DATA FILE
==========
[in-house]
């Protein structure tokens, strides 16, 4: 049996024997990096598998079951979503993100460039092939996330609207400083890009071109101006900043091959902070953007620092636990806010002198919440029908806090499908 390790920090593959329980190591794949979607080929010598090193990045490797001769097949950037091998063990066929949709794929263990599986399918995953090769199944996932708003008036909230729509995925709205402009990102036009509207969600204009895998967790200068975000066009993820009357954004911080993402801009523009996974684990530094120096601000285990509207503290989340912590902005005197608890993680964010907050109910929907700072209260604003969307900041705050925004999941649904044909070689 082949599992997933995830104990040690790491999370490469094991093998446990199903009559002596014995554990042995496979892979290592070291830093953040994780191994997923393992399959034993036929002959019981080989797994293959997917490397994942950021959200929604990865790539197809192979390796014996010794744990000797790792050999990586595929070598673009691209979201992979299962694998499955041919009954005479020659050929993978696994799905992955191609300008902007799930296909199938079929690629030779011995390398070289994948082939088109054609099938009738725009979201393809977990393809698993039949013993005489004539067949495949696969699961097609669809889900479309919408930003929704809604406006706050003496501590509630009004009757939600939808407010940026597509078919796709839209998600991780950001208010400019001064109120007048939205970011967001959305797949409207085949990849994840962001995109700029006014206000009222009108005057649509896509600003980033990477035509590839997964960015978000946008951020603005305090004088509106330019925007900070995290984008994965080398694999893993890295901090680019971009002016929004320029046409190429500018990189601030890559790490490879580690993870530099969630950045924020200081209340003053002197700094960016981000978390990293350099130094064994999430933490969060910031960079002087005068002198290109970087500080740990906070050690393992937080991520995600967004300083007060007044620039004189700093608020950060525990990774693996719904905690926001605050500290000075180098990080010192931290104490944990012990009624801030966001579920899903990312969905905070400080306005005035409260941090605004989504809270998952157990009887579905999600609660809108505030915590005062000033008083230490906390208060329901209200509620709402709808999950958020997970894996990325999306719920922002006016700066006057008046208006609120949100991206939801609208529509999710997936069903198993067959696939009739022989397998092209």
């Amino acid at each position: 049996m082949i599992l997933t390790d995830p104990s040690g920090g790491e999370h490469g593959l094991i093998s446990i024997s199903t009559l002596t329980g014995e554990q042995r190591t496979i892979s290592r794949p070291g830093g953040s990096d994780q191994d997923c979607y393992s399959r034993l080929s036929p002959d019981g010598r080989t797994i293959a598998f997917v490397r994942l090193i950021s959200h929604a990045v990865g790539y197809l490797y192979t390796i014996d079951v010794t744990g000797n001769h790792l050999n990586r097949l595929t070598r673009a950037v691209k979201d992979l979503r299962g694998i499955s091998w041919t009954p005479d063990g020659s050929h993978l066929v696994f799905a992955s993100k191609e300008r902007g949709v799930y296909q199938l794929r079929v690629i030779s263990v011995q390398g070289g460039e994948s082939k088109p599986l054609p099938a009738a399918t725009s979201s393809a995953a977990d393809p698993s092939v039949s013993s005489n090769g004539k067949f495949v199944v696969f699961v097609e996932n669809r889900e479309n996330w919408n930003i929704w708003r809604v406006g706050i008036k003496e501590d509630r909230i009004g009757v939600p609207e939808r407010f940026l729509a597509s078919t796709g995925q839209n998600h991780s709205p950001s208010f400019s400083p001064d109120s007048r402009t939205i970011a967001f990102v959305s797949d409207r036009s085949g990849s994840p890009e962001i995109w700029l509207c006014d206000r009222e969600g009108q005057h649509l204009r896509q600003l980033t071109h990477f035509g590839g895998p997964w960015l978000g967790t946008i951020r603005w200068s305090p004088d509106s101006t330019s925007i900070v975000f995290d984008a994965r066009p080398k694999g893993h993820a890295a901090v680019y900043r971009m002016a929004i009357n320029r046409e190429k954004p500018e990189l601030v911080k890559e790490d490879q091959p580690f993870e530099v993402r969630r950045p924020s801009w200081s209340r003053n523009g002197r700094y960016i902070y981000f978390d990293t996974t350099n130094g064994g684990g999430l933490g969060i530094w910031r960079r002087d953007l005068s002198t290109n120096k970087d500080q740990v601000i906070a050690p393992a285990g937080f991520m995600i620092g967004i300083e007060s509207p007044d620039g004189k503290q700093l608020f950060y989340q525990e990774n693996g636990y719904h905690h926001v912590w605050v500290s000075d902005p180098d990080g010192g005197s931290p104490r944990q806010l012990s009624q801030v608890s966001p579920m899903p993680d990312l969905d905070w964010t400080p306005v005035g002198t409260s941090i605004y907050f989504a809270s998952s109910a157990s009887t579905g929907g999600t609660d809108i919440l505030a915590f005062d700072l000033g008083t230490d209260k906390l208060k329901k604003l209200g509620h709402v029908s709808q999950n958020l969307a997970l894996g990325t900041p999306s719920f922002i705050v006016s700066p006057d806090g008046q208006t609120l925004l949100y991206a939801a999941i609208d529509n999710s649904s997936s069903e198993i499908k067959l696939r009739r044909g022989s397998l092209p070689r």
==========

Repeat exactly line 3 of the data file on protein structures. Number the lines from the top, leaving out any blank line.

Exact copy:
């Amino acid at each position: 049996m082949i599992l997933t390790d995830p104990s040690g920090g790491e999370h490469g593959l094991i093998s446990i024997s199903t009559l002596t329980g014995e554990q042995r190591t496979i892979s290592r794949p070291g830093g953040s990096d994780q191994d997923c979607y393992s399959r034993l080929s036929p002959d019981g010598r080989t797994i293959a598998f997917v490397r994942l090193i950021s959200h929604a990045v990865g790539y197809l490797y192979t390796i014996d079951v010794t744990g000797n001769h790792l050999n990586r097949l595929t070598r673009a950037v691209k979201d992979l979503r299962g694998i499955s091998w041919t009954p005479d063990g020659s050929h993978l066929v696994f799905a992955s993100k191609e300008r902007g949709v799930y296909q199938l794929r079929v690629i030779s263990v011995q390398g070289g460039e994948s082939k088109p599986l054609p099938a009738a399918t725009s979201s393809a995953a977990d393809p698993s092939v039949s013993s005489n090769g004539k067949f495949v199944v696969f699961v097609e996932n669809r889900e479309n996330w919408n930003i929704w708003r809604v406006g706050i008036k003496e501590d509630r909230i009004g009757v939600p609207e939808r407010f940026l729509a597509s078919t796709g995925q839209n998600h991780s709205p950001s208010f400019s400083p001064d109120s007048r402009t939205i970011a967001f990102v959305s797949d409207r036009s085949g990849s994840p890009e962001i995109w700029l509207c006014d206000r009222e969600g009108q005057h649509l204009r896509q600003l980033t071109h990477f035509g590839g895998p997964w960015l978000g967790t946008i951020r603005w200068s305090p004088d509106s101006t330019s925007i900070v975000f995290d984008a994965r066009p080398k694999g893993h993820a890295a901090v680019y900043r971009m002016a929004i009357n320029r046409e190429k954004p500018e990189l601030v911080k890559e790490d490879q091959p580690f993870e530099v993402r969630r950045p924020s801009w200081s209340r003053n523009g002197r700094y960016i902070y981000f978390d990293t996974t350099n130094g064994g684990g999430l933490g969060i530094w910031r960079r002087d953007l005068s002198t290109n120096k970087d500080q740990v601000i906070a050690p393992a285990g937080f991520m995600i620092g967004i300083e007060s509207p007044d620039g004189k503290q700093l608020f950060y989340q525990e990774n693996g636990y719904h905690h926001v912590w605050v500290s000075d902005p180098d990080g010192g005197s931290p104490r944990q806010l012990s009624q801030v608890s966001p579920m899903p993680d990312l969905d905070w964010t400080p306005v005035g002198t409260s941090i605004y907050f989504a809270s998952s109910a157990s009887t579905g929907g999600t609660d809108i919440l505030a915590f005062d700072l000033g008083t230490d209260k906390l208060k329901k604003l209200g509620h709402v029908s709808q999950n958020l969307a997970l894996g990325t900041p999306s719920f922002i705050v006016s700066p006057d806090g008046q208006t609120l925004l949100y991206a939801a999941i609208d529509n999710s649904s997936s069903e198993i499908k067959l696939r009739r044909g022989s397998l092209p070689r």